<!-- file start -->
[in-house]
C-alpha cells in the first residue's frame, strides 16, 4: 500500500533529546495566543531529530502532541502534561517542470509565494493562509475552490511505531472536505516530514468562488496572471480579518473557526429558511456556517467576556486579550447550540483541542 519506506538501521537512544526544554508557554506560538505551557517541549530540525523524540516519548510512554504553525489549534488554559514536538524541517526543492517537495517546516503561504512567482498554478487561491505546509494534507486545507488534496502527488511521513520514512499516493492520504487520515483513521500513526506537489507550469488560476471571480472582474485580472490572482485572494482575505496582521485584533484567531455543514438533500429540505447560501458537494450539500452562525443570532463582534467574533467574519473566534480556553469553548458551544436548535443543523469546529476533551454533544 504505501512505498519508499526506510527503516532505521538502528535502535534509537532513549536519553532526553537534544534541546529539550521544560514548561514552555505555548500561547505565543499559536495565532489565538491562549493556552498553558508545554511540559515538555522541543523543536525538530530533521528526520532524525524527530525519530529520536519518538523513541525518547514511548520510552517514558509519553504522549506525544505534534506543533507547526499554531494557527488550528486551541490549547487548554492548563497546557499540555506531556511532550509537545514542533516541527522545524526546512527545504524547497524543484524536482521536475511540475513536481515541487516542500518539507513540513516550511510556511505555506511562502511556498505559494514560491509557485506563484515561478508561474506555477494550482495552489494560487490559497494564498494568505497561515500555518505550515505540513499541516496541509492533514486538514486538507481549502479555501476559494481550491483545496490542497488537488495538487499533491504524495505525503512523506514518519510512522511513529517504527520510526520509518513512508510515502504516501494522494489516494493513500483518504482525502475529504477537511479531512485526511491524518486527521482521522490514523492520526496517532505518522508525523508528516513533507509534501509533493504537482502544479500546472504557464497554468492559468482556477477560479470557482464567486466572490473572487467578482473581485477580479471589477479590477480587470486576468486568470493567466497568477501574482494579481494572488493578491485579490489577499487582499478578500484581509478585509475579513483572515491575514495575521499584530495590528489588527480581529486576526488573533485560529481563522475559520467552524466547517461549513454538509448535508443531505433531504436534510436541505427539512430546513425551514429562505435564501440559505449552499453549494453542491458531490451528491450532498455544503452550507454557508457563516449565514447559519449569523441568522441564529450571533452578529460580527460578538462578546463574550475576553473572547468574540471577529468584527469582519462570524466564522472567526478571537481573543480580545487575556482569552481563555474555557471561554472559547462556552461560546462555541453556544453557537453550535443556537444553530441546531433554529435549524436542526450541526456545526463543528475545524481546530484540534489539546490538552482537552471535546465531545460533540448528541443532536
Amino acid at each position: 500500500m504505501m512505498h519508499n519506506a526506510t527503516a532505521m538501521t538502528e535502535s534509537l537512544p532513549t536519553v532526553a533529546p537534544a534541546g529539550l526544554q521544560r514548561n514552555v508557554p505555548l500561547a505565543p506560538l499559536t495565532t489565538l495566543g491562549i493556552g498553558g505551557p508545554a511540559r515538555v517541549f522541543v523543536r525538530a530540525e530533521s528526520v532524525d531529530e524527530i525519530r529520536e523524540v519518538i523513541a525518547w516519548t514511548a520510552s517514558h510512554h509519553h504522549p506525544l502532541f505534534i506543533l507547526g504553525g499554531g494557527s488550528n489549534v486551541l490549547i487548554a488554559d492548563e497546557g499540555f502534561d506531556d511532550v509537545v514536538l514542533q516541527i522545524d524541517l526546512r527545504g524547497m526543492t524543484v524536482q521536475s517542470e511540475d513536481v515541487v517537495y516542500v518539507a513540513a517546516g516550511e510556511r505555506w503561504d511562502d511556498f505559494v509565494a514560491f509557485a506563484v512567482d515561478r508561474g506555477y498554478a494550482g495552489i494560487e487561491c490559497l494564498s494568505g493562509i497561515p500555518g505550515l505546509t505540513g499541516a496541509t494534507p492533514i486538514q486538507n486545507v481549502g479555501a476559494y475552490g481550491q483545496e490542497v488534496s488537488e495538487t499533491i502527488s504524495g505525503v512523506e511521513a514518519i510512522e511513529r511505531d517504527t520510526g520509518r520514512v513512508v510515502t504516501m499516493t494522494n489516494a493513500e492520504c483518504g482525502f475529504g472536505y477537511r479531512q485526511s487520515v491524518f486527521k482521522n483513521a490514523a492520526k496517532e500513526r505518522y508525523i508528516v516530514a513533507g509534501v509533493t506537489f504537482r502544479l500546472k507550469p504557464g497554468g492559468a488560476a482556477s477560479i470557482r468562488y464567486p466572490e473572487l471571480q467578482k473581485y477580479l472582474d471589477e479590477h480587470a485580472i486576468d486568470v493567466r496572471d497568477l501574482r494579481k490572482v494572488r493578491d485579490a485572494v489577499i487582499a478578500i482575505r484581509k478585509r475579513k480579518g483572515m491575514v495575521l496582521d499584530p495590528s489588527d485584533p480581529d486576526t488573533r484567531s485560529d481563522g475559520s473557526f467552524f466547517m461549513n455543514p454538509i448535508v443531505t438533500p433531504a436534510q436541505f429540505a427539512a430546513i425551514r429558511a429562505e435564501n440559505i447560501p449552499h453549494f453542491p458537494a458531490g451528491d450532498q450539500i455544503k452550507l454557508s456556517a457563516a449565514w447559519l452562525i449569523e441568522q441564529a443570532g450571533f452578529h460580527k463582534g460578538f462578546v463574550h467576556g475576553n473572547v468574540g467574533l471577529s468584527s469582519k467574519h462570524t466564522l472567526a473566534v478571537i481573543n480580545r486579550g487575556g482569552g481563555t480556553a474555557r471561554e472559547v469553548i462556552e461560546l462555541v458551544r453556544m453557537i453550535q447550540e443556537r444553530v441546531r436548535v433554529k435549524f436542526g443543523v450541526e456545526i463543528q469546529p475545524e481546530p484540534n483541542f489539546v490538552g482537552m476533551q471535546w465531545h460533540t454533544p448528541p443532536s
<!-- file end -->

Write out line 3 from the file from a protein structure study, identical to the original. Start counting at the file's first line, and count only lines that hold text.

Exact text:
Amino acid at each position: 500500500m504505501m512505498h519508499n519506506a526506510t527503516a532505521m538501521t538502528e535502535s534509537l537512544p532513549t536519553v532526553a533529546p537534544a534541546g529539550l526544554q521544560r514548561n514552555v508557554p505555548l500561547a505565543p506560538l499559536t495565532t489565538l495566543g491562549i493556552g498553558g505551557p508545554a511540559r515538555v517541549f522541543v523543536r525538530a530540525e530533521s528526520v532524525d531529530e524527530i525519530r529520536e523524540v519518538i523513541a525518547w516519548t514511548a520510552s517514558h510512554h509519553h504522549p506525544l502532541f505534534i506543533l507547526g504553525g499554531g494557527s488550528n489549534v486551541l490549547i487548554a488554559d492548563e497546557g499540555f502534561d506531556d511532550v509537545v514536538l514542533q516541527i522545524d524541517l526546512r527545504g524547497m526543492t524543484v524536482q521536475s517542470e511540475d513536481v515541487v517537495y516542500v518539507a513540513a517546516g516550511e510556511r505555506w503561504d511562502d511556498f505559494v509565494a514560491f509557485a506563484v512567482d515561478r508561474g506555477y498554478a494550482g495552489i494560487e487561491c490559497l494564498s494568505g493562509i497561515p500555518g505550515l505546509t505540513g499541516a496541509t494534507p492533514i486538514q486538507n486545507v481549502g479555501a476559494y475552490g481550491q483545496e490542497v488534496s488537488e495538487t499533491i502527488s504524495g505525503v512523506e511521513a514518519i510512522e511513529r511505531d517504527t520510526g520509518r520514512v513512508v510515502t504516501m499516493t494522494n489516494a493513500e492520504c483518504g482525502f475529504g472536505y477537511r479531512q485526511s487520515v491524518f486527521k482521522n483513521a490514523a492520526k496517532e500513526r505518522y508525523i508528516v516530514a513533507g509534501v509533493t506537489f504537482r502544479l500546472k507550469p504557464g497554468g492559468a488560476a482556477s477560479i470557482r468562488y464567486p466572490e473572487l471571480q467578482k473581485y477580479l472582474d471589477e479590477h480587470a485580472i486576468d486568470v493567466r496572471d497568477l501574482r494579481k490572482v494572488r493578491d485579490a485572494v489577499i487582499a478578500i482575505r484581509k478585509r475579513k480579518g483572515m491575514v495575521l496582521d499584530p495590528s489588527d485584533p480581529d486576526t488573533r484567531s485560529d481563522g475559520s473557526f467552524f466547517m461549513n455543514p454538509i448535508v443531505t438533500p433531504a436534510q436541505f429540505a427539512a430546513i425551514r429558511a429562505e435564501n440559505i447560501p449552499h453549494f453542491p458537494a458531490g451528491d450532498q450539500i455544503k452550507l454557508s456556517a457563516a449565514w447559519l452562525i449569523e441568522q441564529a443570532g450571533f452578529h460580527k463582534g460578538f462578546v463574550h467576556g475576553n473572547v468574540g467574533l471577529s468584527s469582519k467574519h462570524t466564522l472567526a473566534v478571537i481573543n480580545r486579550g487575556g482569552g481563555t480556553a474555557r471561554e472559547v469553548i462556552e461560546l462555541v458551544r453556544m453557537i453550535q447550540e443556537r444553530v441546531r436548535v433554529k435549524f436542526g443543523v450541526e456545526i463543528q469546529p475545524e481546530p484540534n483541542f489539546v490538552g482537552m476533551q471535546w465531545h460533540t454533544p448528541p443532536s